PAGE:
How To Develop A Child's Resume
Abigail Reading's Resume - age 12 (Click for larger view)
I have and continue to enjoy developing resumes for children and seeing their faces light up because they see, on paper, what they have done and are continuing to do. Parents are also pleasantly surprised when they see their children's resumes. Most of the parents who want their children's resumes developed need them because their children have a job interview or they are trying to get their children into a private school / program. Some parents that I encounter are at a loss when they attempt to develop their children's resumes. A child's resume looks grown up, but can have a different look and tone to it.
Developing a child's resume is easy and is an encouragement to a child and not just a laundry list of accomplishments, so let's take a look at some areas to consider when developing a child's resume.
- The first thing to consider are the words of a child's resume. Develop a child's resume using what I call "Child-ease," the language in which a child speaks and not the language in which an adult may speak. Pint size certain words. Instead of using the word "develop," use the word "make." Use the word "gave" instead of the word "contributed," if these are the words the child uses. Other substitutes could be the words "used" for "utilized," "told to do" for "delegated," and "talked" for "communicated." Using "Child-ease" to develop a child's resume will help a child to articulate his or her resume as well.
- A child's resume can be whimsical. I developed a resume for a child who played the piano, and guess what I put on his resume, a picture of a Baby Grand as a watermark in the background - it was way cool. You may also use non-traditional fonts like Comic Sans MS, Uncle Salty 9, or Georgia. Think out of the box if you want to use some cool characters or pictures to enhance a child's resume, but don't get too crazy. LOL!
- In some cultures, our children have different names with different spellings of those names. Consider placing the Phonetic Pronunciation of a child's name under or next to it on their resume. In English, we do not always say (pronounce) a word the same way that we spell it. For example, a child's name is Louis (LOO - ee) or (LOO - iss). Here is a good website to see how names are phonetically pronounced - www.thinkbabynames.com.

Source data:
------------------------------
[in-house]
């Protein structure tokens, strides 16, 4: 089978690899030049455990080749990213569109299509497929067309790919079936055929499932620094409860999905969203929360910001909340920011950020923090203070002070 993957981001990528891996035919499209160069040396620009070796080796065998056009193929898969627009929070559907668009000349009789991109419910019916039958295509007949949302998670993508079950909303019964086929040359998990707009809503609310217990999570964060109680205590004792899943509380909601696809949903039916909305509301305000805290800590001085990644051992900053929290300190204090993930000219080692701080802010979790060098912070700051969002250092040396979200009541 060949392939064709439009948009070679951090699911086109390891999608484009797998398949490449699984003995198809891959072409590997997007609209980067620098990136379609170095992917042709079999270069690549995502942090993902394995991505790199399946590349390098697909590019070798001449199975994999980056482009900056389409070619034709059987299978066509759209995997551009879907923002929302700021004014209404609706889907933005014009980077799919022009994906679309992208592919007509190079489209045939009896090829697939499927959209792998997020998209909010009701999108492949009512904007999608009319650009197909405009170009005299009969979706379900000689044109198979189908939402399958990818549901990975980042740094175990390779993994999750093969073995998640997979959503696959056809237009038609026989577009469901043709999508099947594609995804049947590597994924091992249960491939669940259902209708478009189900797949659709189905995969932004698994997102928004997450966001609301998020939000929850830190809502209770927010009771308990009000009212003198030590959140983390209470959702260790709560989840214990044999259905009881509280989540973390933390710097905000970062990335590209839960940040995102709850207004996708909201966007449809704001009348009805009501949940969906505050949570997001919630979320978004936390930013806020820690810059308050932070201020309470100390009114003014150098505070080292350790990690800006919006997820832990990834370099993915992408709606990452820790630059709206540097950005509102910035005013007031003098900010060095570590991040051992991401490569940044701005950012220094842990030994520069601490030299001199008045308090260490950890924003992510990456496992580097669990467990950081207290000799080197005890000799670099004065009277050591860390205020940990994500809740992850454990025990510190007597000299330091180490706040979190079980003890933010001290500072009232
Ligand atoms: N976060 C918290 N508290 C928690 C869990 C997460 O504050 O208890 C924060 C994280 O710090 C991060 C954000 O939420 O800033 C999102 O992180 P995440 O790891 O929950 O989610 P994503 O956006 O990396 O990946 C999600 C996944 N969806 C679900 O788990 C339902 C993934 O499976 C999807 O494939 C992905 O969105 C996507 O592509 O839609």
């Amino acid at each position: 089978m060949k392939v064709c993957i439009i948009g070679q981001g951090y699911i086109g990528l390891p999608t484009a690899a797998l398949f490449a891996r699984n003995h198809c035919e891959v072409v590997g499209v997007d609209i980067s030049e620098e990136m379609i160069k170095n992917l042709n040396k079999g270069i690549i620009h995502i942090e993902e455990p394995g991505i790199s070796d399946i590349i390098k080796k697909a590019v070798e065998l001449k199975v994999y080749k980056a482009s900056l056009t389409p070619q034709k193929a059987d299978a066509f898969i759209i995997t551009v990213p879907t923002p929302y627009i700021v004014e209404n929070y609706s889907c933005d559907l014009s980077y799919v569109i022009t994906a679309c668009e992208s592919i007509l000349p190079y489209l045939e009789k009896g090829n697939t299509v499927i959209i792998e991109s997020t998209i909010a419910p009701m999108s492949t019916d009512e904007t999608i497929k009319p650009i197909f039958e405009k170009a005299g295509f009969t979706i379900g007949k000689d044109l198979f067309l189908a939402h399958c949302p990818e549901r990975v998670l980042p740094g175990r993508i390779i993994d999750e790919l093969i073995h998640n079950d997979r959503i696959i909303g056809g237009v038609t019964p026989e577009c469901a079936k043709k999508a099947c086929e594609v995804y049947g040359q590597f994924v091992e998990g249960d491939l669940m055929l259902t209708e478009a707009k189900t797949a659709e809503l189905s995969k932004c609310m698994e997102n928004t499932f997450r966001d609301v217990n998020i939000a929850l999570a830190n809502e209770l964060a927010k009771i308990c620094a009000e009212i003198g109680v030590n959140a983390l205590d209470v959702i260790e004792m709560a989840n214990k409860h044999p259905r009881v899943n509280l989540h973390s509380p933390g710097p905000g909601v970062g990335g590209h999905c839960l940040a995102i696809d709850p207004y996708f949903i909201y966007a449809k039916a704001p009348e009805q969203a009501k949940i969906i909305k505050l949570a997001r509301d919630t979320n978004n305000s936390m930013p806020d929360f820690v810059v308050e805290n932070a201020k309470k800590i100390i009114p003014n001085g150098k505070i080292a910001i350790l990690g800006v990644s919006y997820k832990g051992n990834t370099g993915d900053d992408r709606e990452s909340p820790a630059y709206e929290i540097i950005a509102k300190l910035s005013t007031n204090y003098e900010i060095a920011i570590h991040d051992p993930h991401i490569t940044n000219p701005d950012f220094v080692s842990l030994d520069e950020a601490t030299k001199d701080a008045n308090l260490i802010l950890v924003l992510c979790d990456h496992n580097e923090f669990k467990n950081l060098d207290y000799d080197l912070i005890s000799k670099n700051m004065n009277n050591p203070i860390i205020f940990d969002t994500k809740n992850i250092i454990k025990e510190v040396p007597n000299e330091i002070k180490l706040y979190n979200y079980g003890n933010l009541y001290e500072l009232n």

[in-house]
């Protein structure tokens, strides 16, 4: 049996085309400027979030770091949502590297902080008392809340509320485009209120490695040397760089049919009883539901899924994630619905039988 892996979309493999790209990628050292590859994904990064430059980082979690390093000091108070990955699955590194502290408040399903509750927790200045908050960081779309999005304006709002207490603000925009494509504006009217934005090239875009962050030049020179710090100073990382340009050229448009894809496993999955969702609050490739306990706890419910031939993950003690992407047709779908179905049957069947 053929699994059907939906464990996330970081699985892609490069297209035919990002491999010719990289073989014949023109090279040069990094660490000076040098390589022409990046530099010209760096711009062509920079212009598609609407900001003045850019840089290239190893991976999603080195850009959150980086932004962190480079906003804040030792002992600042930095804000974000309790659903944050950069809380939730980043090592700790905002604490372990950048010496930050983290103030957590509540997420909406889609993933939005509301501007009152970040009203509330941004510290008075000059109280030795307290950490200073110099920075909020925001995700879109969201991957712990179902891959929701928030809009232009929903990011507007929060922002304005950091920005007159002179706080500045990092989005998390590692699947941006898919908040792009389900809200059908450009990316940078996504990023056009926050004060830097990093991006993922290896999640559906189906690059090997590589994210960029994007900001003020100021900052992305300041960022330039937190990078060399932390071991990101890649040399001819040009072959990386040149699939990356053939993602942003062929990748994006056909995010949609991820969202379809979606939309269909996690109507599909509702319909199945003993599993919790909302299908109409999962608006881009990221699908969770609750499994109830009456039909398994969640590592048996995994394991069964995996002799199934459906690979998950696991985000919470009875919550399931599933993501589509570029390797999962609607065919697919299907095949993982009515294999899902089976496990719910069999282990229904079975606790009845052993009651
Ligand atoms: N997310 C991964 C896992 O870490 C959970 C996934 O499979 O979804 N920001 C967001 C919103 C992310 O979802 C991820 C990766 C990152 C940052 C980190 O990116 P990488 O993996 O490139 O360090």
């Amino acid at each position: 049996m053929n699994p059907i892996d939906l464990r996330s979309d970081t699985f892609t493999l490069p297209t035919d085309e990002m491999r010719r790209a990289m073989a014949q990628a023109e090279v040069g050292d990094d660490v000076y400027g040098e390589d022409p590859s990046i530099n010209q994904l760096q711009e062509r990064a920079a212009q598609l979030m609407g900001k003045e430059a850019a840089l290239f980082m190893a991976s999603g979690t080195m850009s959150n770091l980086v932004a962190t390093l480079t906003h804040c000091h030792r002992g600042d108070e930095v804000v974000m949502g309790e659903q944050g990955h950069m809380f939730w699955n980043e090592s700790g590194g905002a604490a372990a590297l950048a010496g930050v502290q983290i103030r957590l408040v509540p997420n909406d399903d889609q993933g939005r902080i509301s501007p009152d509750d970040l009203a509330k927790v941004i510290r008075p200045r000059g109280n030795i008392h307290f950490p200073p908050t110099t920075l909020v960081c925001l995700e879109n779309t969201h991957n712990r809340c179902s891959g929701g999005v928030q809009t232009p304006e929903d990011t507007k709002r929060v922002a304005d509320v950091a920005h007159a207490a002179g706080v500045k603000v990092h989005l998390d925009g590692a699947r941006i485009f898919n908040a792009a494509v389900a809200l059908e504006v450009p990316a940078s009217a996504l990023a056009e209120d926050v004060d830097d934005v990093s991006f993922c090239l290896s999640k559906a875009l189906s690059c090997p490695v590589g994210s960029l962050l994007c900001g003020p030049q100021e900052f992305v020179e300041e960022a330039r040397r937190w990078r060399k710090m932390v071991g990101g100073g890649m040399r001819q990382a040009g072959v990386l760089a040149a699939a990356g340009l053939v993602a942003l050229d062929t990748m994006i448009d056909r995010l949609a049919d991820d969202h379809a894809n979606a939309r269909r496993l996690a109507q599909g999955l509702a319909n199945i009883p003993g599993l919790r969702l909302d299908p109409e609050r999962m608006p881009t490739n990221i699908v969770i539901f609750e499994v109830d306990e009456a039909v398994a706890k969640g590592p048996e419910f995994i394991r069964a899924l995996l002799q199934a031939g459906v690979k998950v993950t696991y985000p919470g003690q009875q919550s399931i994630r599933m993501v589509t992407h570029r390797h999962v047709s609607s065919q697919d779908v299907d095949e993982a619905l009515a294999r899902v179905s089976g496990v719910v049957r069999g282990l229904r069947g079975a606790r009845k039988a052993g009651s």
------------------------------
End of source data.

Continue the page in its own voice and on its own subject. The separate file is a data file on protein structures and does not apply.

- I recommend that a photo of a child is left off of their resume unless it is specifically requested. A child's photo on their resume can be requested for specific competitions, modeling, etc.
- A child's resume, for the most part, does not need an Objective Statement or a Summary of Qualifications. (See the sample resume at the top right).
- A child's resume format is easy as pie, just look up resume formats on the Internet, pick one you and the child like, and keep going.
- Allow a child's resume to have some personality. Write it in short sentences (2 or 3 per paragraph) and not with a lot of bullet points. When thinking of titles for those paragraphs be creative. If a child's activity positively impacted his or her community then put as a title to the paragraph, "Student Community Activist," or if a child traveled to Washington, DC as part of a youth program and toured the White House, then put as a title, "Washington Scholar." (See the sample resume at the top right).
- With any resume a revision date would be good to put at the bottom left. Some people have different versions; an example would be - "Revision 01, May 2014."
- If your child has a website or blog showcasing their small business, their likes, interests, or product reviews, create a QR Code on your child's resume. A QR or Quick Response code can be generated and can be easily scanned with a Smart Phone. So whoever has your child's resume can easily scan the QR code and will immediately be taken to your child's website or blog.
Here are categories for parents to consider when developing their children's resumes.
- Certificates of achievement
- Certificates for workshops
- Training Certificates
- Ribbons won
- Recommendation Letters
- Complimentary E-mails
- Thank You cards
- Service Awards
- Newspaper Features / Articles
- Noteworthy Mentions
- Volunteer Work
- Specialty Camps (Engineering, Computer, Writing)
- Small Business start-up
- Travel (international)
- Published Books / Articles / Stories / Essays / Art
- Speaking a second language
- Graduation Honors
- Musical Instruments
- Computer Literacy (software, hardware)
- Meeting an Influential Person
Please remember that a child is to have fun when you sit down with him or her to develop their resume. Let the child know this is a great way to track the wonderful things he or she does. Please don't over-schedule a child with activities or make a child participate in activities he or she does not enjoy. You may run the risk of having an unhappy child with a great looking resume.
What to include in a child's resume.
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